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Atomoxetine Dosing for ADHD in Adults

For adults (and children or teens weighing more than 154 pounds), atomoxetine should be started at 40 mg once daily (or 20 mg twice daily). After at least three days, your healthcare provider can increase your atomoxetine dose to 80 mg once daily (or 40 mg twice daily). If necessary, your healthcare provider may increase your atomoxetine dose to 100 mg (total per day) after two to four weeks. The maximum dose of atomoxetine is 100 mg per day.
People with liver problems, including liver failure or cirrhosis, will need to take lower doses of atomoxetine because the liver helps to remove atomoxetine from the blood. Also, certain medications can increase the amount of atomoxetine in the blood. The dose of atomoxetine should also be lower for people who are taking certain medications that may interact with atomoxetine (see Drug Interactions With Atomoxetine).

General Information on Dosing With Atomoxetine

Some considerations for people taking atomoxetine include:
  • The medication should be taken at the same time(s) each day.
  • Atomoxetine should be taken in the morning. If taken twice daily, the second dose is usually taken in the late afternoon or early evening.
  • If you do not take your atomoxetine as scheduled, take your missed dose as soon as you remember. If it is almost time for your next dose, skip the missed dose and continue with your regular schedule. Do not take double the dose at one time.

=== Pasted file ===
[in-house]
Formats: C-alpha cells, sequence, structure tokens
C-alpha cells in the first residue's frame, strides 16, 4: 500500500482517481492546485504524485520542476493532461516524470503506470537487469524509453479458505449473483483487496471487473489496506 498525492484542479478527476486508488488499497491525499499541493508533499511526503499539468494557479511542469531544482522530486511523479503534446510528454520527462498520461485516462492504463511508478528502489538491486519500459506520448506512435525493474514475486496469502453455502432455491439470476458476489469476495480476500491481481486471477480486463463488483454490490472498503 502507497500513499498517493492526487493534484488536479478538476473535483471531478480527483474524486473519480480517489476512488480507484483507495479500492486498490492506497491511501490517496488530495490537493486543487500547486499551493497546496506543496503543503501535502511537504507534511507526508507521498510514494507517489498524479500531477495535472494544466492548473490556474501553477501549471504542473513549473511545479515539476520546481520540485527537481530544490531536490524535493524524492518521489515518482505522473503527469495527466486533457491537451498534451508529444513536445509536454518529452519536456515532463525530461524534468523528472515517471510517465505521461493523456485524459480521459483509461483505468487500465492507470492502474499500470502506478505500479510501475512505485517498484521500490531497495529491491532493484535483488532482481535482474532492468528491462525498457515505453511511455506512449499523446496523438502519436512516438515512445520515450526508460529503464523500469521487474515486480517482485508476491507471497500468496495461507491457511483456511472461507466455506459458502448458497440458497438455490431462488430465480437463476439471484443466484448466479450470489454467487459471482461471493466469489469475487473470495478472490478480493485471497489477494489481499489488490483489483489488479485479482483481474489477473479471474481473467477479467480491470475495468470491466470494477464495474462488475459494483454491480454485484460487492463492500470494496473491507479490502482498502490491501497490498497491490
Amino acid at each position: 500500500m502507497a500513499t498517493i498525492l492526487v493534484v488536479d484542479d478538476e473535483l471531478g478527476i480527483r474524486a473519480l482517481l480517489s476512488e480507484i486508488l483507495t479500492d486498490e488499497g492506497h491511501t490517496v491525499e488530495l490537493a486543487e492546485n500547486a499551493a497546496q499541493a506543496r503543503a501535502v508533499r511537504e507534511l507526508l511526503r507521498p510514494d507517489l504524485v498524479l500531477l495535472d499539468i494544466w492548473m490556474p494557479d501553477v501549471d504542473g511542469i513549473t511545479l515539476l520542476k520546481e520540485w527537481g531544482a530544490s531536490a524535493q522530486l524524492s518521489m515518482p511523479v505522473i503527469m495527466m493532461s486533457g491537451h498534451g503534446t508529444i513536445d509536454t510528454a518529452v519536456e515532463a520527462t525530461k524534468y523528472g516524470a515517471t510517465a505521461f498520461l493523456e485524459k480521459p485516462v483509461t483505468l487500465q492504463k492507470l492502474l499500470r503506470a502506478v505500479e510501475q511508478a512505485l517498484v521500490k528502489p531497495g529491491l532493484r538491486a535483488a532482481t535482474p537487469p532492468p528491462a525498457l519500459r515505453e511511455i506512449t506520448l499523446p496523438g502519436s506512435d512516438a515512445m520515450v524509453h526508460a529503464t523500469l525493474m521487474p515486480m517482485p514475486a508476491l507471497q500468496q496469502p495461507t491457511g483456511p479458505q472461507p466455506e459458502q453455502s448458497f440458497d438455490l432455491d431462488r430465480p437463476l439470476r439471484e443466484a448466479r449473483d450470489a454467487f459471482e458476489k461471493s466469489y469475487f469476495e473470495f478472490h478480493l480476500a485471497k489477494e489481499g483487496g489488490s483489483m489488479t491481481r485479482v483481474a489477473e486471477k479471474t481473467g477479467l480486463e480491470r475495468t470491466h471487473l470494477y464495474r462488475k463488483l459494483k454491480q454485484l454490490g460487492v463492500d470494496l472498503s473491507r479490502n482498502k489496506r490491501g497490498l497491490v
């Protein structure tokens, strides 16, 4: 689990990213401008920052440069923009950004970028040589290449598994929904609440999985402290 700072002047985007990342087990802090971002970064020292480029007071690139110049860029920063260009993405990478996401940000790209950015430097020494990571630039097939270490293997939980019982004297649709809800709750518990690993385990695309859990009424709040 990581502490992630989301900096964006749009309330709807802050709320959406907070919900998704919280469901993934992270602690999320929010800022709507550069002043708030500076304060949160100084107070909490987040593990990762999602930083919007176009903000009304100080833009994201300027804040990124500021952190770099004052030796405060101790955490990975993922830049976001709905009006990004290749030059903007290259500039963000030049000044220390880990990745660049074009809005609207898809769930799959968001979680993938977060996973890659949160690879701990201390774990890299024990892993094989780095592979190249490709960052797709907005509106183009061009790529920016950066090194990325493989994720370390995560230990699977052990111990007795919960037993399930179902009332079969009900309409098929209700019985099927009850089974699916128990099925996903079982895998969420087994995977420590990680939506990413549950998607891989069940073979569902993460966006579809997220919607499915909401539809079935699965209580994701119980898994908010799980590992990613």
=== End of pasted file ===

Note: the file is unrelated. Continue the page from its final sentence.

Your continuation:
• Your atomoxetine dose can be taken with or without food. If the medication bothers your stomach, try taking it with food.
  • For the medicine to work properly, you have to take it as prescribed. Atomoxetine will not work if you take it in a way other than how your healthcare provider has prescribed it.
  • If you are unsure about anything related to your dosage or atomoxetine dosing in general, please talk with your doctor, nurse, or pharmacist. Do not stop taking the medication without first discussing it with your healthcare provider.
Written by/reviewed by:
Last reviewed by: Kristi Monson, PharmD;
Last updated/reviewed:
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